Wolf-dog captured in Pennypack Park

The wolf-Alaskan malamute hybrid is likely an illegal pet named Levi.
The wolf-Alaskan malamute hybrid is likely an illegal pet named Levi. (ALEJANDRO A. ALVAREZ / Staff)
Posted: July 05, 2012

The elusive wolf-dog of Pennypack Park has been caught, the Pennsylvania Game Commission has confirmed.

The early-morning capture was made with the help of hot dogs and foothold traps.

No thanks to foxes, which kept eating the bait.

The animal is believed to be a wolf-Alaskan malamute mix that was purchased as a pet in Florida and escaped when its owners were visiting Philadelphia in March.

It seemed docile enough, sometimes just lying in a clearing off the 8600 block of Algon Avenue, at the edge of the Northeast Philadelphia park. No attacks on people or pets were reported.

But more than a week ago, Game Commission officials began trying to catch the canine, using cagelike traps, nets, snare poles, sedative-laced hot dogs, and tranquilizer darts.

Late Monday, Jerry Czech of the Game Commission returned with a couple of other agents to try using foothold traps, which don't close all the way, he explained.

Hot dogs were used as bait, but at first all they attracted were foxes.

About 3:15 a.m., yelps led the searchers to the caught wolf-dog, which was briefly aggressive as it was being controlled and caged, Czech said.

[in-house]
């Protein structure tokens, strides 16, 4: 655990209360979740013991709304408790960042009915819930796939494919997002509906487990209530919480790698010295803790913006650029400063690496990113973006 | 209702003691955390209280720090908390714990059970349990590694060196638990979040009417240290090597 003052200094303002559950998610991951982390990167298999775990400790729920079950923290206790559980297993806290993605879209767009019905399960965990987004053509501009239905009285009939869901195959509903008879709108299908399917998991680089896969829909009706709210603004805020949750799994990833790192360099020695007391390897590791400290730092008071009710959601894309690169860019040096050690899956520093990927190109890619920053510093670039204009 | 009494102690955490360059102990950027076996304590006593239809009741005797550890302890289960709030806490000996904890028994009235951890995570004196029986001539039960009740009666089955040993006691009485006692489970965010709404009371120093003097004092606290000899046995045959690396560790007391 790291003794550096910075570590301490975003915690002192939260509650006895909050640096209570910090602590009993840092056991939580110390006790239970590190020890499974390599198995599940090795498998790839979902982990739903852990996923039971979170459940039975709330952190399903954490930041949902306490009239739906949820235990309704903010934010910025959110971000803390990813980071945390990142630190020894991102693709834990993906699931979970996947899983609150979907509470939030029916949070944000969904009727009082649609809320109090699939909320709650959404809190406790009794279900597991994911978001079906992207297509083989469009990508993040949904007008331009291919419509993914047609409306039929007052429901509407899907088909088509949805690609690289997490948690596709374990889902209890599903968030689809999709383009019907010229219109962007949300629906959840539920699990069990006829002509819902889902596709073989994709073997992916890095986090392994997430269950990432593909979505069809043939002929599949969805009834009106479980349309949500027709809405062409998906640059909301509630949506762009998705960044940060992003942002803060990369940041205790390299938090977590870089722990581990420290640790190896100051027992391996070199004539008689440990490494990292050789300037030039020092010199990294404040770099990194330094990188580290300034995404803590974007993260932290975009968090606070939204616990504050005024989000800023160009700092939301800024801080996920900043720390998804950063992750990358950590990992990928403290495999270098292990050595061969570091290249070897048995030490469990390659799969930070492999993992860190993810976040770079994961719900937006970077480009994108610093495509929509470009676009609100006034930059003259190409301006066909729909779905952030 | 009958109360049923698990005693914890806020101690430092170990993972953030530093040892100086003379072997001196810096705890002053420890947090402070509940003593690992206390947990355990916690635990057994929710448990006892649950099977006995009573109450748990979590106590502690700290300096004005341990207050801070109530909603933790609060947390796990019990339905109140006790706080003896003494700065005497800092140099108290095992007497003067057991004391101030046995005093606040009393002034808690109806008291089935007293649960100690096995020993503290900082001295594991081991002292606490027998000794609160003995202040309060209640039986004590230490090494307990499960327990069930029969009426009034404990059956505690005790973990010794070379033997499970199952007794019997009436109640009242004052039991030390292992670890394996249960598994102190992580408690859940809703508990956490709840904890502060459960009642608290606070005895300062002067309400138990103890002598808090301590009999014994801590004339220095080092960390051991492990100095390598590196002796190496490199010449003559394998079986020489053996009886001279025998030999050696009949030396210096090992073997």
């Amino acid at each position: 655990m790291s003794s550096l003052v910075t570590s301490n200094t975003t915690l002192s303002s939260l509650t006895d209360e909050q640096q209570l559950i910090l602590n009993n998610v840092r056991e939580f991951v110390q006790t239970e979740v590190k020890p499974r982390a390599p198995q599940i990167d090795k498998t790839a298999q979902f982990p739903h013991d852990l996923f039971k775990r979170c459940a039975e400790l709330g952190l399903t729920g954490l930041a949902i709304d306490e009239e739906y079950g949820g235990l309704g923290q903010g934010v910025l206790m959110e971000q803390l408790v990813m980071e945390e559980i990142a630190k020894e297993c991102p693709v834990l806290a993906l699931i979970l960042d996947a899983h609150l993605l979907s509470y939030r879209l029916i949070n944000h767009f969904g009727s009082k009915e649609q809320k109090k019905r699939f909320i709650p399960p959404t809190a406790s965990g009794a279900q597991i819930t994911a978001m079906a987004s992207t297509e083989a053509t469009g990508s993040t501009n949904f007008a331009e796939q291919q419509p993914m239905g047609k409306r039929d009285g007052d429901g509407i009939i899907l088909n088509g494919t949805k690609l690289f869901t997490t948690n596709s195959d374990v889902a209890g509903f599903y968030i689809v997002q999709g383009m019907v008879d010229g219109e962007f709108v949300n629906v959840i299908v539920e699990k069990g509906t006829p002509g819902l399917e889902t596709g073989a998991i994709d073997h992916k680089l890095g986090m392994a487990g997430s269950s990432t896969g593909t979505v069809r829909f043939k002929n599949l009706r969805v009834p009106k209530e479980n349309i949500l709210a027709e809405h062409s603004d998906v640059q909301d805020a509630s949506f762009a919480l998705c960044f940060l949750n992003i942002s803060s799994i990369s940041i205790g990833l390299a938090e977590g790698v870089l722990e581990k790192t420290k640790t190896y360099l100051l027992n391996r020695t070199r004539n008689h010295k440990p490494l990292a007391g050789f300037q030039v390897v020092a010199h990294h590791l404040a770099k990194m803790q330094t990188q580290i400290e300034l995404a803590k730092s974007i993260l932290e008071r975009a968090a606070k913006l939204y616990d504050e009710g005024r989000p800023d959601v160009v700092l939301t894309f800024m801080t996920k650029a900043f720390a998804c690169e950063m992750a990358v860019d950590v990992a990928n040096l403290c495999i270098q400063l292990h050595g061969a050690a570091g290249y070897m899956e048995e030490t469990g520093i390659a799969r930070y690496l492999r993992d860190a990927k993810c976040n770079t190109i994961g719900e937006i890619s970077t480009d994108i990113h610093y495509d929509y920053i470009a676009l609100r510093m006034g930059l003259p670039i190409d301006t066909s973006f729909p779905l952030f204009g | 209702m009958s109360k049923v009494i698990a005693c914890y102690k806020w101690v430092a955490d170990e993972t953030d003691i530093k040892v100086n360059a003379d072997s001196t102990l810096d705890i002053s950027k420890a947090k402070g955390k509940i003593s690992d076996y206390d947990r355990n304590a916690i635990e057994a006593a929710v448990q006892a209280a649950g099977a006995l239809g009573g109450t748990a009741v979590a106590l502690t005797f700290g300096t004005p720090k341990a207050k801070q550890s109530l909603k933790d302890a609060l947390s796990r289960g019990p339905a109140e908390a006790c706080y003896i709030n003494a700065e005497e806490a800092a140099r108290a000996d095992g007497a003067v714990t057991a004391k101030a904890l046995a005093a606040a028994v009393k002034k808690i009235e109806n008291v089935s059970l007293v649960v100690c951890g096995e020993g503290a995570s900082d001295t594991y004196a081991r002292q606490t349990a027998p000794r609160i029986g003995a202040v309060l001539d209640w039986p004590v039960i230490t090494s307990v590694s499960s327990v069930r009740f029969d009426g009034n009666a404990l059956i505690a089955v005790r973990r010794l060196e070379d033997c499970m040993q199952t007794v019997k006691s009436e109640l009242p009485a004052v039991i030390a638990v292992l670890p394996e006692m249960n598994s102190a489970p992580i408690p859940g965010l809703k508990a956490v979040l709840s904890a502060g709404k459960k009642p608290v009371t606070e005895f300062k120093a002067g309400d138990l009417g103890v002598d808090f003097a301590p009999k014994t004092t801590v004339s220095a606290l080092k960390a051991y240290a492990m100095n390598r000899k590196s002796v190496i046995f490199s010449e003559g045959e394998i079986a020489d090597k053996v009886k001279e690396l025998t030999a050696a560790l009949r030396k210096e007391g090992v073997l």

Once in a large carrier and then its transport pen, the animal was quiet once again.

"He laid there, unfazed, did not growl, kick, spit, anything," Czech said.

The animal was taken to the Wolf Sanctuary near Lititz in Lancaster County, a 22-acre woodland refuge for wolves and illegally owned wolf hybrids.

Darin Tompkins of the Wolf Sanctuary said the facility has 11 enclosures, ranging in size from 1,000 square feet to 21/2 acres.

Wolf-dog hybrids are legal in Pennsylvania only with a special permit. As many as 300,000 are believed to exist around the nation, according to the Pennsylvania SPCA.

"It was a happy ending for everyone involved," Czech said.

He believes the animal was indeed a pet named Levi, given by a young Florida man named Kasey Lyons to his then-fiancee for Valentine's Day.

They were in Philadelphia the next month, when she let the animal off the leash in the park.

Lyons came forward after reading about the dog and scoured the park himself Thursday and Friday, getting close at times but never near enough.

He could not be reached Tuesday for comment.

Lyons could be fined, since he transported and possessed a wolf hybrid without a permit, but his cooperation with officials, Czech said, will be taken into account.


Contact Peter Mucha at 215-854-4342 or pmucha@phillynews.com.

Inquirer staff writer Robert Moran contributed to this article.

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